COLUMBIA, SC (WIS) - There is excitement in the air at Riverbanks Zoo's gorilla base camp again less than a year after the zoo experienced the loss of an infant gorilla.
We closely followed the historic pregnancy of Macy the gorilla last Spring through our series "Beyond the Banks." The birth of the infant was to mark the first time a baby gorilla would be born at Riverbanks and was all a part of the Association of Zoos and Aquariums' Gorillas Species Survival Plan.
But hope springs eternal in nature as Macy's half-sister, Kazi, is pregnant.
"This is so exciting for us, it's a new chapter for us if you will," John Davis, curator of mammals at Riverbanks Zoo, said. "After Macy's pregnancy and unfortunate outcome, it set the staff back a little bit, and we were all supporting one another and monitoring the troop."
There was always a possibility that there could be problems during or after delivery despite survival rates of western lowland gorillas are higher in captivity than in the wild. The latest Association of Zoos and Aquariums Gorilla Species Survival Plan research estimated that 81.9 percent of females and 73.3 percent of males survive within the first year of captivity.
Davis previously said the zoo was hoping to hit those margins.
"So we're hoping for that 70-80 percent success for all newborn offspring born in captivity, but we do have to plan for that percentage of births that are not normal or may have complications," Davis said.
Keepers allowed Macy all the time she needed to grieve with the infant. They say the troop rallied around Macy and grew closer than they were before.
"I think the troop as a family got closer, and that to me was kind of a positive," senior keeper Emily Guertin said.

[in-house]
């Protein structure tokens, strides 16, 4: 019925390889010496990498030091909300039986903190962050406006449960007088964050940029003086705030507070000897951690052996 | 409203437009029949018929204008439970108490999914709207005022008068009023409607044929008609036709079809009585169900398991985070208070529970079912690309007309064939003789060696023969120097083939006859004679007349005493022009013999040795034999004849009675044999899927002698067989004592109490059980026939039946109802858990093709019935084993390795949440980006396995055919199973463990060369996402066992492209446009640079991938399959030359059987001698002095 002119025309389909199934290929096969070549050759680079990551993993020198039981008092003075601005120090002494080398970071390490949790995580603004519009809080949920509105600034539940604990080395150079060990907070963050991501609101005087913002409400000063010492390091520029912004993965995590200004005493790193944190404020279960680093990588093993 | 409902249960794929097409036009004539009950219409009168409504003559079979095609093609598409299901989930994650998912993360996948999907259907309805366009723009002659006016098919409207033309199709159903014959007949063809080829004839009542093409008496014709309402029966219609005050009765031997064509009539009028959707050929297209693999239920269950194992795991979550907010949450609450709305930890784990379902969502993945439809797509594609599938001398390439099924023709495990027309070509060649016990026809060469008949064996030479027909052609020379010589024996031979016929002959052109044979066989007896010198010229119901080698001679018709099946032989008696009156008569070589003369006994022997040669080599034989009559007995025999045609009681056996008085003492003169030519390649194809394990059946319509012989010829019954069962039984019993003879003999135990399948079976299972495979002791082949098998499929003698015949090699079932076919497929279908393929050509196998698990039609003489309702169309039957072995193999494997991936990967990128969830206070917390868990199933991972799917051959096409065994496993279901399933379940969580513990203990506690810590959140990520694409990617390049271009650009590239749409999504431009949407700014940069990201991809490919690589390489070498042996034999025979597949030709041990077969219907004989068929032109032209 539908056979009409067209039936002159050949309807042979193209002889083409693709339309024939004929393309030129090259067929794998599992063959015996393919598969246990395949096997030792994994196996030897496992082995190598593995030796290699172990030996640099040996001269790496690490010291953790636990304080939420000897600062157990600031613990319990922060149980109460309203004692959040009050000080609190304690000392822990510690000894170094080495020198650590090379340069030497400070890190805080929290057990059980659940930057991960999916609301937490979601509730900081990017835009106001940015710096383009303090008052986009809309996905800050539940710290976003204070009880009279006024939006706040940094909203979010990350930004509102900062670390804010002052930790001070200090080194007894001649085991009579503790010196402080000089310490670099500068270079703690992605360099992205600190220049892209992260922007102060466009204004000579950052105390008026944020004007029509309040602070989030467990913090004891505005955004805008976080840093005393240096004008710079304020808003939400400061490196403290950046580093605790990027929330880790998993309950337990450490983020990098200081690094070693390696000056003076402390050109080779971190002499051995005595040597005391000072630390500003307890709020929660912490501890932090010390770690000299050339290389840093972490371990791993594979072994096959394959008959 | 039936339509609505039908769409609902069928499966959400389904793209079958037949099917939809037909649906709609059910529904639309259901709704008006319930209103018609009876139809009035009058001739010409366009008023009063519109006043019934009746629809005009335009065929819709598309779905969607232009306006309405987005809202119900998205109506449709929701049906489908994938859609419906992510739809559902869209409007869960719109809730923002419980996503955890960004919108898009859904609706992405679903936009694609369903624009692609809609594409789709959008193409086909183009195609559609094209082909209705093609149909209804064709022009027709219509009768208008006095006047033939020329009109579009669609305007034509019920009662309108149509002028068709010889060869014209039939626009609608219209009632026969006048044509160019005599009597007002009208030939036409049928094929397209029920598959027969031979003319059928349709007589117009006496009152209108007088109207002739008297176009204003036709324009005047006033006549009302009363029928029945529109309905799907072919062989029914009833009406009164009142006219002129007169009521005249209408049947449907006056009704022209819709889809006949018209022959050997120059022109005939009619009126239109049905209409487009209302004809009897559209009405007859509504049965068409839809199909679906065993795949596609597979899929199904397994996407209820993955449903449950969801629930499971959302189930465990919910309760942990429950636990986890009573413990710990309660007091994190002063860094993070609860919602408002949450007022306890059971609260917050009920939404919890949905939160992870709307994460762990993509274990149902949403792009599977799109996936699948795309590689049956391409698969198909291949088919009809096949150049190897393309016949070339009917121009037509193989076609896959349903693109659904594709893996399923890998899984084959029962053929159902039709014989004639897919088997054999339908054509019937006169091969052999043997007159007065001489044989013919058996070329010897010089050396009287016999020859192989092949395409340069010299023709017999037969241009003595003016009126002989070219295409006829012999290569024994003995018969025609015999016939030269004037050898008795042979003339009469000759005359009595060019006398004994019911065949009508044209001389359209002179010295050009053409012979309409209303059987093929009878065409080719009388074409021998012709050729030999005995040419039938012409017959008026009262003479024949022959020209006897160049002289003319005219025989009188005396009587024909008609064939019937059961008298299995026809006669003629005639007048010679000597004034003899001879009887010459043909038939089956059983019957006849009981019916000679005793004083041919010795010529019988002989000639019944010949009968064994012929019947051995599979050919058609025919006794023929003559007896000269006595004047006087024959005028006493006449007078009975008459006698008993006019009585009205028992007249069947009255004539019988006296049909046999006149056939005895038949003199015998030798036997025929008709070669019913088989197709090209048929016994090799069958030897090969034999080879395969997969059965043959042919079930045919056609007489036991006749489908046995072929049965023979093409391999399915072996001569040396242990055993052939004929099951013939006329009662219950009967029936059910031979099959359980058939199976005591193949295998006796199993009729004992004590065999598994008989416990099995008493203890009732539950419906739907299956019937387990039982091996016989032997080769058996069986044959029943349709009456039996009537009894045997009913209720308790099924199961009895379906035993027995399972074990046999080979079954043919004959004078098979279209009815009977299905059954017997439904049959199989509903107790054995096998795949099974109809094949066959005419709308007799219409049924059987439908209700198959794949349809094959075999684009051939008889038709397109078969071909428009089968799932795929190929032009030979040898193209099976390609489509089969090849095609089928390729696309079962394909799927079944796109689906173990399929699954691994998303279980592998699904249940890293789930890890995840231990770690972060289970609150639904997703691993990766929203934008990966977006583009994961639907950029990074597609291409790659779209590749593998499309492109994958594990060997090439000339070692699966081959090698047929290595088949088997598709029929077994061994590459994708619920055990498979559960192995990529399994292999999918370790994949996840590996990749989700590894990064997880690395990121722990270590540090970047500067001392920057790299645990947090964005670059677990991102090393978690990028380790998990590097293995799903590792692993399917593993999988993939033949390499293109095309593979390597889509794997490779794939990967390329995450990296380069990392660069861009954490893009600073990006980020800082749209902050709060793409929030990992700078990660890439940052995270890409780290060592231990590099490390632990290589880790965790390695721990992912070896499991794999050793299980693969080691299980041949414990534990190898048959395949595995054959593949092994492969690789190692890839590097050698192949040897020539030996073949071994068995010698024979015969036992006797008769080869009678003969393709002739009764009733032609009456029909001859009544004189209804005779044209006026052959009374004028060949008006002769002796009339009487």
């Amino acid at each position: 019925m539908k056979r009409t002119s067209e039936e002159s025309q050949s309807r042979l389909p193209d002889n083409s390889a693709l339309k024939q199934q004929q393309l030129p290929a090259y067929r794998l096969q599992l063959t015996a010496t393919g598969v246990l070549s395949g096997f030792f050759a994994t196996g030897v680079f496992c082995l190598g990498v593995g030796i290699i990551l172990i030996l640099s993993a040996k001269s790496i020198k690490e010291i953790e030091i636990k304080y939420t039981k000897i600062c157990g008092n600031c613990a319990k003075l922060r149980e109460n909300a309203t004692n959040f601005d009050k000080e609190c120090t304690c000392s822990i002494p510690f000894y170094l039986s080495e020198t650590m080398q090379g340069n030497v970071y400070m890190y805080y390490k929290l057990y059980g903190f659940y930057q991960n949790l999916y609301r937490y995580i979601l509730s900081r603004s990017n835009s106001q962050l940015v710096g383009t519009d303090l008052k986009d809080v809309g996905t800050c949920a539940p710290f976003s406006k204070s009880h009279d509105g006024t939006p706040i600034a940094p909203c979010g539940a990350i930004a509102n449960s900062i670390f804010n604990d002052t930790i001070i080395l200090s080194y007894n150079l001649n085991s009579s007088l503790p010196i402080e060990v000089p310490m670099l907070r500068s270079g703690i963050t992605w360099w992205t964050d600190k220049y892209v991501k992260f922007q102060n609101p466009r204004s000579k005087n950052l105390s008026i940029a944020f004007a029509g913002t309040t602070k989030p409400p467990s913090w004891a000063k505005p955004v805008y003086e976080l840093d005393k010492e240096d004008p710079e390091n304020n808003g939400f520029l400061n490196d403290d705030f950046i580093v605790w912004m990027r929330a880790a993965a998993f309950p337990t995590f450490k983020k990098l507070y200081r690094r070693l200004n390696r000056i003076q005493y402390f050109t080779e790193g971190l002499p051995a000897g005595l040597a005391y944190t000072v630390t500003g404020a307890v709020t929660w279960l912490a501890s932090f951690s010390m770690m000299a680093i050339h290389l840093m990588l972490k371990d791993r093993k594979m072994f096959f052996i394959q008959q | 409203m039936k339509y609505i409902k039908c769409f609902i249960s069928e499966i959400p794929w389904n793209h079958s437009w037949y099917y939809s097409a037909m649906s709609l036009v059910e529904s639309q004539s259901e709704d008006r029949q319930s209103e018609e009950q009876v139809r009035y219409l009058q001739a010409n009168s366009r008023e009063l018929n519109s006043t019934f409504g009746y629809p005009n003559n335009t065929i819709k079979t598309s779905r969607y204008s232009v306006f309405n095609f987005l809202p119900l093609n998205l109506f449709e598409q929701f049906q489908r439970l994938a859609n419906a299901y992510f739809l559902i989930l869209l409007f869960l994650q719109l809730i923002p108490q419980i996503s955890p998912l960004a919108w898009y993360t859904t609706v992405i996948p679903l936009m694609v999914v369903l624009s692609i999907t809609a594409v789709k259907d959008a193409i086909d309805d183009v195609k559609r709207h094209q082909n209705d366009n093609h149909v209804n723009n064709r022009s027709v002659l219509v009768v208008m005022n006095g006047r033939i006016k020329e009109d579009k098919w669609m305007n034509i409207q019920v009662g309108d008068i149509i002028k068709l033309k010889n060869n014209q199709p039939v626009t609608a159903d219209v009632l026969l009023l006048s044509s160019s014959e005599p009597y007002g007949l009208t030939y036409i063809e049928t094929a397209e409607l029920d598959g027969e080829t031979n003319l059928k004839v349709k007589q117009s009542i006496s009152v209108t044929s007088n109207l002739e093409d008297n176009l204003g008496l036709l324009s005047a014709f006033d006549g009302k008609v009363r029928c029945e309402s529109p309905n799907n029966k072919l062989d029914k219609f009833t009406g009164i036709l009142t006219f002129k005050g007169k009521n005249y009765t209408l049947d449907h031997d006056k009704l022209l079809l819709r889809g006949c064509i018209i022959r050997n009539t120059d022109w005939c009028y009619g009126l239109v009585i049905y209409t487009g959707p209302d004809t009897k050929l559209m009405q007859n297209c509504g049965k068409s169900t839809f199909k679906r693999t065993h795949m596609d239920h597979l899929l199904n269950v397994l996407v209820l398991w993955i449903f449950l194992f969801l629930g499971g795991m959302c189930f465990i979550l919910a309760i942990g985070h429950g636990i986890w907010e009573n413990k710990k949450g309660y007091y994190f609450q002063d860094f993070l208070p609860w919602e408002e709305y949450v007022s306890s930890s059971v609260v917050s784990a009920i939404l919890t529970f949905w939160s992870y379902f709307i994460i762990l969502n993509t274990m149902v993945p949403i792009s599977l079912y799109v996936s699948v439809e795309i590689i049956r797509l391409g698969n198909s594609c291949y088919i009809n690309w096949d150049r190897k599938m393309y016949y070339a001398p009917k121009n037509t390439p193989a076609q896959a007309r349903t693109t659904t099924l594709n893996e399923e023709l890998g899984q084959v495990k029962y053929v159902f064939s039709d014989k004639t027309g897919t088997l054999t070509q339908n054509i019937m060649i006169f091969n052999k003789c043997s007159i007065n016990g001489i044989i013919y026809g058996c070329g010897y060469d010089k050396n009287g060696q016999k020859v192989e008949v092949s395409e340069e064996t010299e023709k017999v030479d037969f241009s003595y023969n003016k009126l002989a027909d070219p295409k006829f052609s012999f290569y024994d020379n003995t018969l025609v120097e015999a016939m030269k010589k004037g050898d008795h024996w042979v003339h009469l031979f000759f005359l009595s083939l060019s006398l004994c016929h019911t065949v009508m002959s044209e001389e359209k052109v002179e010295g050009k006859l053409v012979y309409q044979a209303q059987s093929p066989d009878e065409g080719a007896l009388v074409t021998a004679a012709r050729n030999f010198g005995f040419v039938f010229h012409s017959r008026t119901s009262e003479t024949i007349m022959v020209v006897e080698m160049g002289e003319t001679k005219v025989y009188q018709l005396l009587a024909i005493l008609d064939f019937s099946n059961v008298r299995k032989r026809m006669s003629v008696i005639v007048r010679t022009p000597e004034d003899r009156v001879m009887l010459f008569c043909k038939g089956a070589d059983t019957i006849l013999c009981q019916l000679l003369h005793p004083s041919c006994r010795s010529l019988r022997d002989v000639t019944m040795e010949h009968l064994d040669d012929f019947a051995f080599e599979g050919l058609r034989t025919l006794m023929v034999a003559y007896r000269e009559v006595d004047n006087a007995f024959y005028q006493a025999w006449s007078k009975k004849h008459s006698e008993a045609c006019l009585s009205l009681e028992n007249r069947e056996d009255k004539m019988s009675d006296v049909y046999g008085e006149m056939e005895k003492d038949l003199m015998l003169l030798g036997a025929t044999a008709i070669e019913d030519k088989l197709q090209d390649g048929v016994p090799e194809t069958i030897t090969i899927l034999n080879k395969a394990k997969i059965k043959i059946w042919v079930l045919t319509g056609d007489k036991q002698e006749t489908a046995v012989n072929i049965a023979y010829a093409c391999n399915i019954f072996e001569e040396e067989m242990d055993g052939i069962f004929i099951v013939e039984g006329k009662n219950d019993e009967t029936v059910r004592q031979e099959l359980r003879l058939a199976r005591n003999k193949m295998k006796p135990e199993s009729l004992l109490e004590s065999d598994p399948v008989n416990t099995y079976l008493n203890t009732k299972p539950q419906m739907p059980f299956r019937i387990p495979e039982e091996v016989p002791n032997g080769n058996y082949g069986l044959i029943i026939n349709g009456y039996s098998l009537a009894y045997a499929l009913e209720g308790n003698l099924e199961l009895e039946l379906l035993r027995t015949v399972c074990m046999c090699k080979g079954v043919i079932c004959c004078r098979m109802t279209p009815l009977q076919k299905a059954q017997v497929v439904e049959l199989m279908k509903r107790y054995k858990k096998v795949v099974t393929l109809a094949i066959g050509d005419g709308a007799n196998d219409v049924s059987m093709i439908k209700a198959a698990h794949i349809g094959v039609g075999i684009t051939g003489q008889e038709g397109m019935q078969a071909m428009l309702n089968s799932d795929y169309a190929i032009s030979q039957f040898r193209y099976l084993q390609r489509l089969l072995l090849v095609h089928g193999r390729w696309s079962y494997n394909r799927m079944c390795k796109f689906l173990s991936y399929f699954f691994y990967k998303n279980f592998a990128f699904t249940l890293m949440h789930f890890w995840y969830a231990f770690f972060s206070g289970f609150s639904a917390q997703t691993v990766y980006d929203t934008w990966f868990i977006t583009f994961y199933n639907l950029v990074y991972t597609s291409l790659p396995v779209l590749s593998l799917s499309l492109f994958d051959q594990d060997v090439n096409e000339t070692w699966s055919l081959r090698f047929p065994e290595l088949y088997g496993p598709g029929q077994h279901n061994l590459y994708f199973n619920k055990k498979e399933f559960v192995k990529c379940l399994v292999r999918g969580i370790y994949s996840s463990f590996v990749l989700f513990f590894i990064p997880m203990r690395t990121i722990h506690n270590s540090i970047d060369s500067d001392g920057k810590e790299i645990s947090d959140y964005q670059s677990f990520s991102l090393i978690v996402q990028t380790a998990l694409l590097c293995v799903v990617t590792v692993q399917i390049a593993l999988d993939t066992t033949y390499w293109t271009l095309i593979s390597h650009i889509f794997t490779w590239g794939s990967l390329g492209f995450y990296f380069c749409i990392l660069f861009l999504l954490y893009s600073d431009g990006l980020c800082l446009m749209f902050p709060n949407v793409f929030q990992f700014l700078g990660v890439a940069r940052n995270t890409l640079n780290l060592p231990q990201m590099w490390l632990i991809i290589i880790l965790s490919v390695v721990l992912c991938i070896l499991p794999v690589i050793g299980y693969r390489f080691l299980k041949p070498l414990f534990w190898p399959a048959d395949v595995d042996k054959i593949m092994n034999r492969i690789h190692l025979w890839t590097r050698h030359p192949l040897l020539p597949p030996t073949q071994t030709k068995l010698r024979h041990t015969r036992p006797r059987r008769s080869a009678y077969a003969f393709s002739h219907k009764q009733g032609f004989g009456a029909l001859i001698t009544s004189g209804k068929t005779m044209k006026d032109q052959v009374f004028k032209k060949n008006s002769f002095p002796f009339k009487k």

Davis added it was most important that the family troop, made up of three females, Macy, 12, Kazi, 12, and Acacia, 23, and male Cenzoo, 22, moved forward together after Macy's loss.
Davis said the health and bonding of the troop was most paramount as the zoo moved forward on breeding practices.
"We were very, very convinced that they were ready," Davis said.
Macy and Kazi actively bred with male Cenzoo during the summer.
Keepers received a positive pregnancy test for Kazi in late October 2017.
"Based on the readings that we observed, she has a little bit bigger of a gestation window, so we're not quite sure of her due date," Guertin said. A gorilla's gestational period is 37 weeks -- a little more than 8 months.
Keepers at Riverbanks are estimating Kazi is likely four to five months along and could deliver anytime between May and July. They add that they will have a better idea of an exact due date as vets are able to get clearer readings of the infant's size during ultrasounds.
We will be following the journey of Kazi's pregnancy just like we did last spring. We recently witnessed Kazi's latest ultrasound and we will be sharing those exclusive images during her next Beyond the Banks story this Wednesday at 6 p.m.
Keepers say they are moving forward cautiously optimistic about the success of Kazi's pregnancy even after last year's loss.
"Nature is nature, anything can happen and I know that in my head for when it's Kazi's time," Guertin said. "Of course, I always hope, but at least I know now that If if doesn't go exactly the way I want, I know is going to be okay, and that gives me a little reassurance."
Also, if you're curious -- considering the viral success of April the giraffe's live baby camera last year -- Riverbanks said they will not be providing a live feed of Kazi's pregnancy.
Riverbanks says Western Lowland gorillas are considered critically endangered with only about 100,000 of the species remaining in the wild.
Stay tuned for exclusive access for the latest on Kazi's pregnancy through "Beyond the Banks."